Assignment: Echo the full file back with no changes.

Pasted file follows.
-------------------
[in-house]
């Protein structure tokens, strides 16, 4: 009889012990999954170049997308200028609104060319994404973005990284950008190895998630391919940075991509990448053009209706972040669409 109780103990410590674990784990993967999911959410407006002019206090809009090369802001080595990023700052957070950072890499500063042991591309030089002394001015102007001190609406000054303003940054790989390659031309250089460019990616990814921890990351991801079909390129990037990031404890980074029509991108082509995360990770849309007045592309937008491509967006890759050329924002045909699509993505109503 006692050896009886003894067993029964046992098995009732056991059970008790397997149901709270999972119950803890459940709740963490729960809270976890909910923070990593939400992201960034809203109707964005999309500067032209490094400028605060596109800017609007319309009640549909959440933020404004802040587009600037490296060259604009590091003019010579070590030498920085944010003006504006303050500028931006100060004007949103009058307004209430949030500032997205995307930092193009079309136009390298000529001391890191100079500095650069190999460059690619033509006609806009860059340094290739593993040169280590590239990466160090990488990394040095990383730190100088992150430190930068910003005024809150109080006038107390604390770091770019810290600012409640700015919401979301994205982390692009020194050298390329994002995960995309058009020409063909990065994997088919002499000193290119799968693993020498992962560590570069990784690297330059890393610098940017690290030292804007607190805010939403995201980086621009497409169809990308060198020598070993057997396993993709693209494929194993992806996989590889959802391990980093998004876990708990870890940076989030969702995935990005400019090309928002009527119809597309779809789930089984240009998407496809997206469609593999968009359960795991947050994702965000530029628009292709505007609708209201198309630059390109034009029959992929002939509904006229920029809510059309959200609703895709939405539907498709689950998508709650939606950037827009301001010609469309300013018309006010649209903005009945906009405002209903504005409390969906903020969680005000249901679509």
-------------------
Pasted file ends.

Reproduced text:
[in-house]
């Protein structure tokens, strides 16, 4: 009889012990999954170049997308200028609104060319994404973005990284950008190895998630391919940075991509990448053009209706972040669409 109780103990410590674990784990993967999911959410407006002019206090809009090369802001080595990023700052957070950072890499500063042991591309030089002394001015102007001190609406000054303003940054790989390659031309250089460019990616990814921890990351991801079909390129990037990031404890980074029509991108082509995360990770849309007045592309937008491509967006890759050329924002045909699509993505109503 006692050896009886003894067993029964046992098995009732056991059970008790397997149901709270999972119950803890459940709740963490729960809270976890909910923070990593939400992201960034809203109707964005999309500067032209490094400028605060596109800017609007319309009640549909959440933020404004802040587009600037490296060259604009590091003019010579070590030498920085944010003006504006303050500028931006100060004007949103009058307004209430949030500032997205995307930092193009079309136009390298000529001391890191100079500095650069190999460059690619033509006609806009860059340094290739593993040169280590590239990466160090990488990394040095990383730190100088992150430190930068910003005024809150109080006038107390604390770091770019810290600012409640700015919401979301994205982390692009020194050298390329994002995960995309058009020409063909990065994997088919002499000193290119799968693993020498992962560590570069990784690297330059890393610098940017690290030292804007607190805010939403995201980086621009497409169809990308060198020598070993057997396993993709693209494929194993992806996989590889959802391990980093998004876990708990870890940076989030969702995935990005400019090309928002009527119809597309779809789930089984240009998407496809997206469609593999968009359960795991947050994702965000530029628009292709505007609708209201198309630059390109034009029959992929002939509904006229920029809510059309959200609703895709939405539907498709689950998508709650939606950037827009301001010609469309300013018309006010649209903005009945906009405002209903504005409390969906903020969680005000249901679509």